My Own Private Idaho is a celebration of River Phoenix. This was an actor, an artist, creating at his peak before going out too young. The best thing you can say about an actor is when they’re doing the work perfectly, you can’t even notice they’re acting. That’s Phoenix’s story, where he emerges with Gus Van Sant as joint auteurs empowering one another to make beautiful, ugly art.
Playing at the North Bend Film Festival this weekend, My Own Private Idaho is a certain kind of Northwest film. It’s a film about a certain kind of displacement that is functionally a Pacific Northwest attitude. Our story concerns Phoenix as a male prostitute with narcolepsy—who falls asleep at all the wrong times, including on the job. We’re graced with a complimentary performance by Keanu Reeves as a fellow prostitute, caretaker, and friend. The two men search for meaning in the empty nothingness of their lives—prowling the streets of Seattle, Portland, Idaho, and Italy for love and comfort and not finding it. It doesn’t matter where they go; everyplace is their Own Private Idaho.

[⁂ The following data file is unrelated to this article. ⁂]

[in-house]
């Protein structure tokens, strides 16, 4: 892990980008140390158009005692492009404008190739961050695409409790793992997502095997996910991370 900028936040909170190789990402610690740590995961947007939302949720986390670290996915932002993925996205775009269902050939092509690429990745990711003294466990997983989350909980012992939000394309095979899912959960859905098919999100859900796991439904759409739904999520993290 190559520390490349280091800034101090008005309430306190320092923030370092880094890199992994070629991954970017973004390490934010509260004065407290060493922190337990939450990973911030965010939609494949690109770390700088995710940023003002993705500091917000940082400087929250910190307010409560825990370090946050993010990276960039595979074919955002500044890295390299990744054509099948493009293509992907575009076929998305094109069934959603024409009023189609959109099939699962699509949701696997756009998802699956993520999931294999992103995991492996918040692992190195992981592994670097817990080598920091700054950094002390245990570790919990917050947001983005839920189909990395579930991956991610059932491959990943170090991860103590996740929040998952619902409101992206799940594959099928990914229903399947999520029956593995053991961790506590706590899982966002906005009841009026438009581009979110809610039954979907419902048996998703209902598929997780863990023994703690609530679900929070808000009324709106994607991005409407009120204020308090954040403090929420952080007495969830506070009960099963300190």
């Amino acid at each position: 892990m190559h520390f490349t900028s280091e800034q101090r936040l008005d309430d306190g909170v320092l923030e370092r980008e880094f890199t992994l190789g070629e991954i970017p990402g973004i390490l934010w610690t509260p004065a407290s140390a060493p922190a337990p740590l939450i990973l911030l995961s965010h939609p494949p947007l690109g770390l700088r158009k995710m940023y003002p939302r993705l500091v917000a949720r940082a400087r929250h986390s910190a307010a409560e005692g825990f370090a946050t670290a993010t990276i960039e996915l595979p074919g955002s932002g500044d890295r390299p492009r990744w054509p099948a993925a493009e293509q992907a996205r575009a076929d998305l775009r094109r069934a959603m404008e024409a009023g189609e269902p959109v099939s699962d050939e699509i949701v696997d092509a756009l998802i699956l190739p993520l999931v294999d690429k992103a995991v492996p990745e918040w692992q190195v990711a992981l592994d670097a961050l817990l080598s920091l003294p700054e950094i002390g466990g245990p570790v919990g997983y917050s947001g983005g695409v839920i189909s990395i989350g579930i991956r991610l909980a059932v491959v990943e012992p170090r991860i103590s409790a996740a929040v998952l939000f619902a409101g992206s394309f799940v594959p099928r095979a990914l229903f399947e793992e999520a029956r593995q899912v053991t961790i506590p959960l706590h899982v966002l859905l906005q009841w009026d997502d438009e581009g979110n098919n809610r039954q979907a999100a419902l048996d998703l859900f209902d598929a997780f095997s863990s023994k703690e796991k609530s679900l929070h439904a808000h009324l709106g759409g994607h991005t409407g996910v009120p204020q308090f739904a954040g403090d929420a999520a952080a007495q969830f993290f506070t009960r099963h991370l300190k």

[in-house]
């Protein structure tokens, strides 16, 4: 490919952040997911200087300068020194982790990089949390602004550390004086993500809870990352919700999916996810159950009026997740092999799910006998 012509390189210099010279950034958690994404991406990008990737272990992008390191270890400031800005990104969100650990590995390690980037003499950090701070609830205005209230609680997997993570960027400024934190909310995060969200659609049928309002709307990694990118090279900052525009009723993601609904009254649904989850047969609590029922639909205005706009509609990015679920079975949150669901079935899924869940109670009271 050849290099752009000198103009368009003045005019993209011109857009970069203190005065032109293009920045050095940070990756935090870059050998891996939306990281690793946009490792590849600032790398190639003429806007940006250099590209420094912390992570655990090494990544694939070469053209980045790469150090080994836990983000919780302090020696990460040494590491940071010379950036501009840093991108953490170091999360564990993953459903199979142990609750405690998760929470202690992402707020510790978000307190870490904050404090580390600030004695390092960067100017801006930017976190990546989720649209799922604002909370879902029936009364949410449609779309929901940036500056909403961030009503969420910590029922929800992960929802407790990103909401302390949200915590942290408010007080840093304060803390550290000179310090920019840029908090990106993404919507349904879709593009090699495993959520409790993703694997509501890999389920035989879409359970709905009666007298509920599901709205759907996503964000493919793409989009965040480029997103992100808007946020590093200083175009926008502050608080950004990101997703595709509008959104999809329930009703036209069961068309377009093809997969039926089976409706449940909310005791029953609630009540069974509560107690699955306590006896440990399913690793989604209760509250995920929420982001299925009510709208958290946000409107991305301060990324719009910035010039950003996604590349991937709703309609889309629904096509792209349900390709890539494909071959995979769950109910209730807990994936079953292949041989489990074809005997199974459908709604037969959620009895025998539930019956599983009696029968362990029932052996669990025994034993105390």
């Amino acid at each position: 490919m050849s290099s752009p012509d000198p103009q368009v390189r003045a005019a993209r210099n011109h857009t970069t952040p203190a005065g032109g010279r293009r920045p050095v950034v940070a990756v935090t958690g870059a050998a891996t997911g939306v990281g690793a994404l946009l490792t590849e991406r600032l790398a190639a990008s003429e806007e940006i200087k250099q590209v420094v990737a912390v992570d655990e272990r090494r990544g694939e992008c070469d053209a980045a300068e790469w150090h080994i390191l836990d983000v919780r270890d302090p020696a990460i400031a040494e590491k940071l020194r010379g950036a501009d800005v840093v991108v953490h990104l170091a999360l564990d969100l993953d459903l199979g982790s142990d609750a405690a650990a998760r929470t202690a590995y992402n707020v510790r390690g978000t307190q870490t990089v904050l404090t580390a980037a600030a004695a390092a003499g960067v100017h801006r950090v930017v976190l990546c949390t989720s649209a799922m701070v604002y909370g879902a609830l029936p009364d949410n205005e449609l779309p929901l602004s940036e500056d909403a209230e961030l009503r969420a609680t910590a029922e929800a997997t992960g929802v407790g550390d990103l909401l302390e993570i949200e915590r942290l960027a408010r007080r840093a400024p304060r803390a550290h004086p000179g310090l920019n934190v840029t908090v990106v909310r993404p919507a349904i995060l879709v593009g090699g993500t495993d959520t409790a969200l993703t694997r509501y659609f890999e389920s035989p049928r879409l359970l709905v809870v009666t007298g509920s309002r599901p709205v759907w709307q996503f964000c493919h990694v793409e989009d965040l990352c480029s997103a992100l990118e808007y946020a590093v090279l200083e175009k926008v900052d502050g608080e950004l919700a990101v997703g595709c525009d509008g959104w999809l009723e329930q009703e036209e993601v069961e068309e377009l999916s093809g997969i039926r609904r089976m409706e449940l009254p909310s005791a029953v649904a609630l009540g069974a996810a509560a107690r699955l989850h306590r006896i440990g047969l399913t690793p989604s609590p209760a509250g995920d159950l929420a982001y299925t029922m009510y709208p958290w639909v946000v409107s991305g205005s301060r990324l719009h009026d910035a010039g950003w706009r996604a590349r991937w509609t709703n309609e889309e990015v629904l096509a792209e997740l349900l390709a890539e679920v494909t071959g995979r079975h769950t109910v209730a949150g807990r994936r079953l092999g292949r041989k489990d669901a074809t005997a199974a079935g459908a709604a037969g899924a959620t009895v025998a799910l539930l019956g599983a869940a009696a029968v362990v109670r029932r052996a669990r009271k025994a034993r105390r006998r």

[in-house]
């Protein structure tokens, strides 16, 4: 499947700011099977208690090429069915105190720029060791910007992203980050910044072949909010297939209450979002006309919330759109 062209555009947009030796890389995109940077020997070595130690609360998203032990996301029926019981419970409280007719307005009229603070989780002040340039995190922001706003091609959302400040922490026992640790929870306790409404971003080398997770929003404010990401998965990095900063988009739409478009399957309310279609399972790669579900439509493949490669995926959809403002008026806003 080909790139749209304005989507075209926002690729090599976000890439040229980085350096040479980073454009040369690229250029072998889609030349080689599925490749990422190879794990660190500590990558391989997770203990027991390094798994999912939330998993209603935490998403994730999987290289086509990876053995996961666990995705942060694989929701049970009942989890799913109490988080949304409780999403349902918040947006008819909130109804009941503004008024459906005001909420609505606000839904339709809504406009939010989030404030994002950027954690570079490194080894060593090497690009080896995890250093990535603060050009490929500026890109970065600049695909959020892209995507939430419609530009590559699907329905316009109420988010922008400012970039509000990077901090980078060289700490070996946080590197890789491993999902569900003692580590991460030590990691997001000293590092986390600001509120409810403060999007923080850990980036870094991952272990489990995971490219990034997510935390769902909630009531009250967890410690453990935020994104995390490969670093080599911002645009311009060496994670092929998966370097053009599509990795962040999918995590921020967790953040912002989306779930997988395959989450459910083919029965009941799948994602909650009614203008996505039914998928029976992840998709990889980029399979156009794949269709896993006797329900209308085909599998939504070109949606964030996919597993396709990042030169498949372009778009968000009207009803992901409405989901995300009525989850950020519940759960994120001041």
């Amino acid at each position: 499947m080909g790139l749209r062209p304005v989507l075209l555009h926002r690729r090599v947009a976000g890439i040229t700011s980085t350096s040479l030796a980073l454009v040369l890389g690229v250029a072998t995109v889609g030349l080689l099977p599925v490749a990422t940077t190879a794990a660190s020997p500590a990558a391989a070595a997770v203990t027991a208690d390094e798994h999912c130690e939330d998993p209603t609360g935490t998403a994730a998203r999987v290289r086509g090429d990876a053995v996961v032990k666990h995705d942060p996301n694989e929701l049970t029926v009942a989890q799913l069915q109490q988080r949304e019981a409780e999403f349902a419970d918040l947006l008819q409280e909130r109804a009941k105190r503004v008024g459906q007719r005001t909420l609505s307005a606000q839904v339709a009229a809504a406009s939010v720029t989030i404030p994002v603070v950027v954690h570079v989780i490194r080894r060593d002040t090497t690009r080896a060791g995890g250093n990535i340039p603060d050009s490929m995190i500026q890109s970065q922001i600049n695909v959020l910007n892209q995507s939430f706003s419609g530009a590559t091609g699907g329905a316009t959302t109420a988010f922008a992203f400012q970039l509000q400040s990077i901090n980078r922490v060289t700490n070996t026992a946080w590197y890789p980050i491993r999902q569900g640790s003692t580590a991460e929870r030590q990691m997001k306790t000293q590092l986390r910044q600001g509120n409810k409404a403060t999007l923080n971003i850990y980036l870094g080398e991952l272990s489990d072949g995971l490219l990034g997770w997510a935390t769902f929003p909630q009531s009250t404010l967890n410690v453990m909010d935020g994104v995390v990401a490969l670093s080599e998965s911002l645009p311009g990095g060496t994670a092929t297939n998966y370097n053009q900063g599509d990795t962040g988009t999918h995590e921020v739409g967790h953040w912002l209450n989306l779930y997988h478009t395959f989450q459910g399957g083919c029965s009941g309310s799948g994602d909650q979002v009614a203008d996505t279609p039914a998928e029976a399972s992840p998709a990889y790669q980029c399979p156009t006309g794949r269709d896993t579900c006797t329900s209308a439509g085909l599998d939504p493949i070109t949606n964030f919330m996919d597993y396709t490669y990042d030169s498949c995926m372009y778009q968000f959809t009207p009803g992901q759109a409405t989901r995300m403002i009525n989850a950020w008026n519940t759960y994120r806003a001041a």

This is a film with a non-explicit Shakespearean bent. It’ll flow from documentary filmmaking about the lives of an actual prostitute to a stage play of Henry IV. While it may show the gross juxtaposition of our art and our artist’s habits, it unfolds like many different movies packaged together at once. It was heralded originally as New Wave Queer cinema, and it still sits at the upper-echelon of that category. It contains multitudes of striking scenes. Barns falling from the sky and demolishing with the rise of a sexual climax. An inventive take of our leads talking to each other while existing within the covers of gay porn magazines. A campfire scene that reminds us of the great love and compassion cinema contains, apparently created on-the-fly by Phoenix, if you ever doubt this is his work of staggering genius.
My Own Private Idaho consolidates the relationship between the actor and his source material. We understand Phoenix within the context of a hypnotic road movie about a lost soul. It is a totem to his own life and that of many who get lost in the upper-left corners of America. It’s a special kind of hallucinatory exploration, where time and place don’t matter, and we’re likely to sleep through the tremendous moments of change in-between.
This film came at an interesting time for Van Sant, bridging the period between the phenomenal Drugstore Cowboy and Good Will Hunting, those films he made for an audience. With that, we understand the interpersonal importance of My Own Private Idaho. This is a movie that matters to its author. I can’t give anything a greater recommendation than that. This is something like auteur theory running at its greatest capacity. And at the North Bend Film Festival, it continues to shine as a resounding work of the Pacific Northwest, an instructive example of what our cinema could be.